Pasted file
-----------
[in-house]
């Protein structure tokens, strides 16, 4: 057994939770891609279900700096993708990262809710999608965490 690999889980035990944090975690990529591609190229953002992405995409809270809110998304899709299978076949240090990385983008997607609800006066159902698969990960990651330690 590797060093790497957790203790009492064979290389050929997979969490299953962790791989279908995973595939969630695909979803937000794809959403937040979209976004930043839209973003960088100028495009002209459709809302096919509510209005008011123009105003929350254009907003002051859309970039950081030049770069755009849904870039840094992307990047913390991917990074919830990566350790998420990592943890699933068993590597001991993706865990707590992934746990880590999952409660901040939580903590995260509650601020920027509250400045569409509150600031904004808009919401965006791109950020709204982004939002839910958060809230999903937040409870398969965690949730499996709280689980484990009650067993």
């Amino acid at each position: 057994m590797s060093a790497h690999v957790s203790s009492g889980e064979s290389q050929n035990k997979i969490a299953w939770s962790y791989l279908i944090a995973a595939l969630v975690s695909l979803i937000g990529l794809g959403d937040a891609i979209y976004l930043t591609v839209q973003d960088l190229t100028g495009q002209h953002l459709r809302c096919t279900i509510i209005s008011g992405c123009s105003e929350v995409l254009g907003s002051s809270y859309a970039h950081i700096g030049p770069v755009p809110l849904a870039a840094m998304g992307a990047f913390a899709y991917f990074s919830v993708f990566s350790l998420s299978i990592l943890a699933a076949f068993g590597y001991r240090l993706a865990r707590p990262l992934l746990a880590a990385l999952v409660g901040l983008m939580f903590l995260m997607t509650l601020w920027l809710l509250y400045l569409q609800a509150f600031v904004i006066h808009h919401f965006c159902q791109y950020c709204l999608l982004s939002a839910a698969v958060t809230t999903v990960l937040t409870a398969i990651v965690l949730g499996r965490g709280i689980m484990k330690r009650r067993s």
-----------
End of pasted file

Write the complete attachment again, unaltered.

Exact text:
[in-house]
């Protein structure tokens, strides 16, 4: 057994939770891609279900700096993708990262809710999608965490 690999889980035990944090975690990529591609190229953002992405995409809270809110998304899709299978076949240090990385983008997607609800006066159902698969990960990651330690 590797060093790497957790203790009492064979290389050929997979969490299953962790791989279908995973595939969630695909979803937000794809959403937040979209976004930043839209973003960088100028495009002209459709809302096919509510209005008011123009105003929350254009907003002051859309970039950081030049770069755009849904870039840094992307990047913390991917990074919830990566350790998420990592943890699933068993590597001991993706865990707590992934746990880590999952409660901040939580903590995260509650601020920027509250400045569409509150600031904004808009919401965006791109950020709204982004939002839910958060809230999903937040409870398969965690949730499996709280689980484990009650067993």
């Amino acid at each position: 057994m590797s060093a790497h690999v957790s203790s009492g889980e064979s290389q050929n035990k997979i969490a299953w939770s962790y791989l279908i944090a995973a595939l969630v975690s695909l979803i937000g990529l794809g959403d937040a891609i979209y976004l930043t591609v839209q973003d960088l190229t100028g495009q002209h953002l459709r809302c096919t279900i509510i209005s008011g992405c123009s105003e929350v995409l254009g907003s002051s809270y859309a970039h950081i700096g030049p770069v755009p809110l849904a870039a840094m998304g992307a990047f913390a899709y991917f990074s919830v993708f990566s350790l998420s299978i990592l943890a699933a076949f068993g590597y001991r240090l993706a865990r707590p990262l992934l746990a880590a990385l999952v409660g901040l983008m939580f903590l995260m997607t509650l601020w920027l809710l509250y400045l569409q609800a509150f600031v904004i006066h808009h919401f965006c159902q791109y950020c709204l999608l982004s939002a839910a698969v958060t809230t999903v990960l937040t409870a398969i990651v965690l949730g499996r965490g709280i689980m484990k330690r009650r067993s």